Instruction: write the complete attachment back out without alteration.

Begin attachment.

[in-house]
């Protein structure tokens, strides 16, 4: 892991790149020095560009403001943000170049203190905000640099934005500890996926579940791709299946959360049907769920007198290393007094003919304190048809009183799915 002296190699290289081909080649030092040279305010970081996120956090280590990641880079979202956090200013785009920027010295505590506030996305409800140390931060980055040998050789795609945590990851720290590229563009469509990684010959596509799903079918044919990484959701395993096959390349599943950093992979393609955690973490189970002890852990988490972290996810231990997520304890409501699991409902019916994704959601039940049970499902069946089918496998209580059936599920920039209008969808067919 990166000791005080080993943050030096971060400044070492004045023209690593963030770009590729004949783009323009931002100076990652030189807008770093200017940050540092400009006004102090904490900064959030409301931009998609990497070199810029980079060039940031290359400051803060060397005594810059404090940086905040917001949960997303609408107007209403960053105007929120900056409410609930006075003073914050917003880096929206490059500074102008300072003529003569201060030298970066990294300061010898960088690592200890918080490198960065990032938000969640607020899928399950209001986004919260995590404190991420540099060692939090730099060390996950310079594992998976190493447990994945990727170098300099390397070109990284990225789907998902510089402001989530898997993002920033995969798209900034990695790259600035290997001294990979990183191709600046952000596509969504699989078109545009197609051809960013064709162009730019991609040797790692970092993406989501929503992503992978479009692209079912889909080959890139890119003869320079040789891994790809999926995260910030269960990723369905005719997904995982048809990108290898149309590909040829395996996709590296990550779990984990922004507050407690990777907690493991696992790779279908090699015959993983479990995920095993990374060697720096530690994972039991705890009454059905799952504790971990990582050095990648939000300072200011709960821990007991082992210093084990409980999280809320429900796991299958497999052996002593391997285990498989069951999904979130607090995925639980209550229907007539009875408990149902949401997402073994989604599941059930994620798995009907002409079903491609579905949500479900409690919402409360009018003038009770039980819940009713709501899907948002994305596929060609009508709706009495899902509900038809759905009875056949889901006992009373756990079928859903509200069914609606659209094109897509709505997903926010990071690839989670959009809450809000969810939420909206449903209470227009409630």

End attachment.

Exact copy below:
[in-house]
């Protein structure tokens, strides 16, 4: 892991790149020095560009403001943000170049203190905000640099934005500890996926579940791709299946959360049907769920007198290393007094003919304190048809009183799915 002296190699290289081909080649030092040279305010970081996120956090280590990641880079979202956090200013785009920027010295505590506030996305409800140390931060980055040998050789795609945590990851720290590229563009469509990684010959596509799903079918044919990484959701395993096959390349599943950093992979393609955690973490189970002890852990988490972290996810231990997520304890409501699991409902019916994704959601039940049970499902069946089918496998209580059936599920920039209008969808067919 990166000791005080080993943050030096971060400044070492004045023209690593963030770009590729004949783009323009931002100076990652030189807008770093200017940050540092400009006004102090904490900064959030409301931009998609990497070199810029980079060039940031290359400051803060060397005594810059404090940086905040917001949960997303609408107007209403960053105007929120900056409410609930006075003073914050917003880096929206490059500074102008300072003529003569201060030298970066990294300061010898960088690592200890918080490198960065990032938000969640607020899928399950209001986004919260995590404190991420540099060692939090730099060390996950310079594992998976190493447990994945990727170098300099390397070109990284990225789907998902510089402001989530898997993002920033995969798209900034990695790259600035290997001294990979990183191709600046952000596509969504699989078109545009197609051809960013064709162009730019991609040797790692970092993406989501929503992503992978479009692209079912889909080959890139890119003869320079040789891994790809999926995260910030269960990723369905005719997904995982048809990108290898149309590909040829395996996709590296990550779990984990922004507050407690990777907690493991696992790779279908090699015959993983479990995920095993990374060697720096530690994972039991705890009454059905799952504790971990990582050095990648939000300072200011709960821990007991082992210093084990409980999280809320429900796991299958497999052996002593391997285990498989069951999904979130607090995925639980209550229907007539009875408990149902949401997402073994989604599941059930994620798995009907002409079903491609579905949500479900409690919402409360009018003038009770039980819940009713709501899907948002994305596929060609009508709706009495899902509900038809759905009875056949889901006992009373756990079928859903509200069914609606659209094109897509709505997903926010990071690839989670959009809450809000969810939420909206449903209470227009409630």